Sunday, August 8, 2010

Harvey Milk

In light of the California Prop 8 ruling I re-watched the documentary on the life of Harvey Milk, not the Sean Penn movie.

If you haven't seen it before, or if it's been a long time, take 90 minutes and watch it. It's a great reminder of how far we've come as a society and how far gay rights have progressed.

When the Prop 8 ruling came down I remember thinking to myself how someone like Milk, if you could magically transplant them to today, would have reacted? What would they think about the place where we've come? Attitudes and values have changed so much for us to get to this place with gay marriage. Not that I'm naive enough to think that there aren't those who want to go back, to put gays back in the closet or worse, but for the majority of us who think that gay rights is the same as African-American rights, is the same as human-rights, we've come so far in our country and I'm proud of us.

I just read a book called "The Lacuna" where the main character is gay and it's set in the 1950's. He has NO place to go. Coming out isn't even an option. His gayness is the only reason needed to hate him and fear him. But today, thanks to people like Harvey Milk, that is no longer the case.

I think too, that part of what has gotten us here is that we all have children, friends, family-members or co-workers who are gay. And what was once fearful and other is now common and day to day..and finally simply someone just like us. It's hard to hate your own child, it's hard to hate someone you deal with every day at the office. And it's especially hard when they seem to have the same sort of lives and loves, fears and hopes that we all share. We are humans and so are they, whether we want to see it or not.

To hate minorities of any kind, be it color or sexual orientation, country of origin, or whatever...when you fall into those positions you demean the whole of humanity.

We have to treat all people with dignity because that is the way we ensure a world worth living in.

More on Prop 8

Here are two articles from Time that really say a lot about the arc of this historic case. The first was written before Judge Walker ruled. It says that no matter what the outcome this case has changed assumptions:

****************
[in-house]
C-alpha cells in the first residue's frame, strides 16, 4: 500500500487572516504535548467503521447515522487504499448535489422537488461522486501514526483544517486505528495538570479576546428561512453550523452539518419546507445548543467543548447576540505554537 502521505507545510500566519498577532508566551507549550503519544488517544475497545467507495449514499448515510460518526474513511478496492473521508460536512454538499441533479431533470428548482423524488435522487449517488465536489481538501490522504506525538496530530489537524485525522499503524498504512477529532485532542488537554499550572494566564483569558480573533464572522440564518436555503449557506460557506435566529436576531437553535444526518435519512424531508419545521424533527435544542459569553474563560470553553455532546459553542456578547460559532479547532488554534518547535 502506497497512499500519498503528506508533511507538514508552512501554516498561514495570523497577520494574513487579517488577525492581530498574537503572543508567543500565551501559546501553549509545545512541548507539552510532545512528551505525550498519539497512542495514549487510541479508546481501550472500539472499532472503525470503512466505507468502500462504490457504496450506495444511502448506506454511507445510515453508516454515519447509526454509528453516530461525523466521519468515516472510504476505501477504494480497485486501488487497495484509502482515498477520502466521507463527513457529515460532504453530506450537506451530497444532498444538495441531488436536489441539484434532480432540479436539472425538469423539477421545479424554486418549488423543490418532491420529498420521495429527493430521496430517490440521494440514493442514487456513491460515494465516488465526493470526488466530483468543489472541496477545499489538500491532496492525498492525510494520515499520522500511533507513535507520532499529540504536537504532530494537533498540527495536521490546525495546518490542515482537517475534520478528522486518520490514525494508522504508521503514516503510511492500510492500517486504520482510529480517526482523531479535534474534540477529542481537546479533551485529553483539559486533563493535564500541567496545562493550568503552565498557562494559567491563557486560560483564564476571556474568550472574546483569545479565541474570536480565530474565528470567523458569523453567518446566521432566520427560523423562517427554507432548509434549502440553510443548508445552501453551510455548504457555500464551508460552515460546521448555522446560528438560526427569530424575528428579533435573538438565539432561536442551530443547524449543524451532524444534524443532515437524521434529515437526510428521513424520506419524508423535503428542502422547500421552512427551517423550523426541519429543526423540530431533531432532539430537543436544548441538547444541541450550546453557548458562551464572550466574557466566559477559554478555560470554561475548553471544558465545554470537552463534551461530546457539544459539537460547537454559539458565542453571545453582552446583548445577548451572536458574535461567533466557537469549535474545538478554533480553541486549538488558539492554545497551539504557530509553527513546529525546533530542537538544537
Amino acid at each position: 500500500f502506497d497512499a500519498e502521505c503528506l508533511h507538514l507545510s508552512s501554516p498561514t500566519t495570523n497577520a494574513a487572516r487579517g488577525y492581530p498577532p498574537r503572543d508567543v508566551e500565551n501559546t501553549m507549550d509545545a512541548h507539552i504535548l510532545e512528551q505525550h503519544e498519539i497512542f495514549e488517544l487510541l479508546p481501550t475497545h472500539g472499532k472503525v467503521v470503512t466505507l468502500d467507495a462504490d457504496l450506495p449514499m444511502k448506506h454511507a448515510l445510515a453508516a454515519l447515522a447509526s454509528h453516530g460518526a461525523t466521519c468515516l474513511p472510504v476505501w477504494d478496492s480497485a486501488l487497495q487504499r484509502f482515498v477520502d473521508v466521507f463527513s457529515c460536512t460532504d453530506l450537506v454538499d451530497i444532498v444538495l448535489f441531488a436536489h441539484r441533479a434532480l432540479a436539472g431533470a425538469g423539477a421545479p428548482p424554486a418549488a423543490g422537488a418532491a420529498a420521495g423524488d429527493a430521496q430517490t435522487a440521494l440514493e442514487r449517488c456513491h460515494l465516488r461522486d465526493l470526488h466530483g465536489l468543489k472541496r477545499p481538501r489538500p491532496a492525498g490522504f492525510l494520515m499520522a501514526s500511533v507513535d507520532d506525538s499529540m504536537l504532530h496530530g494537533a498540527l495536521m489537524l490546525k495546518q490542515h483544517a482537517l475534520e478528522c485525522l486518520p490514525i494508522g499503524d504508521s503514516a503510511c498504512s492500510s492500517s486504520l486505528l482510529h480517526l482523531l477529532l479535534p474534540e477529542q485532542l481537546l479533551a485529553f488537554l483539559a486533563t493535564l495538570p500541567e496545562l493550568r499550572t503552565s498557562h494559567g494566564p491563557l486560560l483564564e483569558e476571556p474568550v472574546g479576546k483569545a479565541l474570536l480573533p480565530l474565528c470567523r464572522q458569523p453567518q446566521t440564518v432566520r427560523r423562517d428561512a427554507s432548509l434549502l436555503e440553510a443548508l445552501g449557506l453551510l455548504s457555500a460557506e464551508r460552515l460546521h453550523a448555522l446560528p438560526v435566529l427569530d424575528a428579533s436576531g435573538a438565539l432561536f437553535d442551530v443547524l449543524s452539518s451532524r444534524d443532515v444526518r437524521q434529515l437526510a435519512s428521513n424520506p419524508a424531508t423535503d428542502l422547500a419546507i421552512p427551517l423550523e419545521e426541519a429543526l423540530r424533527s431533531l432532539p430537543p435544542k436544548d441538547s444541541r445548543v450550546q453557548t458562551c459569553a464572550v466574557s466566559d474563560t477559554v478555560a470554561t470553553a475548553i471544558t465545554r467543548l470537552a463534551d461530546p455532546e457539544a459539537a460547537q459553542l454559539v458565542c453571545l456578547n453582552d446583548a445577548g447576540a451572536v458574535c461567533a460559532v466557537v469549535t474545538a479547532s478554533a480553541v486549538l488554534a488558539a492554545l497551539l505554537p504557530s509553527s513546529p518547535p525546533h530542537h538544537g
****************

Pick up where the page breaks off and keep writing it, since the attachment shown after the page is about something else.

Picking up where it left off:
But the trial, win or lose, has put on the dock a series of basic assumptions about what living in America should be like for millions of its citizens. For decades, governments at every level have created one set of rules for heterosexuals in America, and another set for its gays and lesbians. What the challenge to Prop 8 — California's 2008 vote to change its constitution to ban gay marriage — is all about is gathering hard evidence about the roots of that uneven playing field.

The second examines the outcome.

I thought both were well written and worth reading.

Friday, August 6, 2010

Prop 8 ruling

I just read the ruling against Prop 8. Some of the ruling was based on the idea that gender roles have changed. The judge said that since marriage is no longer based on unchangeable, rigid gender roles (men provide and rule, women raise kids) that it was not possible to based marriage on antiquated ideas of gender.

"The evidence shows that the movement of marriage away from a gendered institution and toward an institution free from state-mandated gender roles reflects an evolution in the understanding of gender rather than a change in marriage. The exclusion [of gays from marriage] exists as an artifact of a time when the genders were seen as having distinct roles in society and in marriage. That time has passed."
So if you live in a country like Saudi Arabia you could legitimately argue against gay marriage since there men and women have totally different defined and unchanging roles. But we live in a free and open society, not bound by rigid stereotyping of gender so it's impossible to find gay marriage wrong. In other words, since the roles of men and women in our society are NOT based on gender: stay-at-home Dads, working Moms, there is no way to base "marriage" on gender.

He also based it on the Constitutional argument that a majority cannot subjugate a minority just based on numbers. The judge said that you can't base laws on majority opposition unless that opposition was based on FACTS. The framers were wise to realize that just because "everyone knows" something, it doesn't mean it's true. Since the lawyers arguing for Prop 8 never proved that gay marriage was harmful based on scientific research, their views were only opinions and in the court of law only facts based on solid research count.

The entire ruling is really worth reading.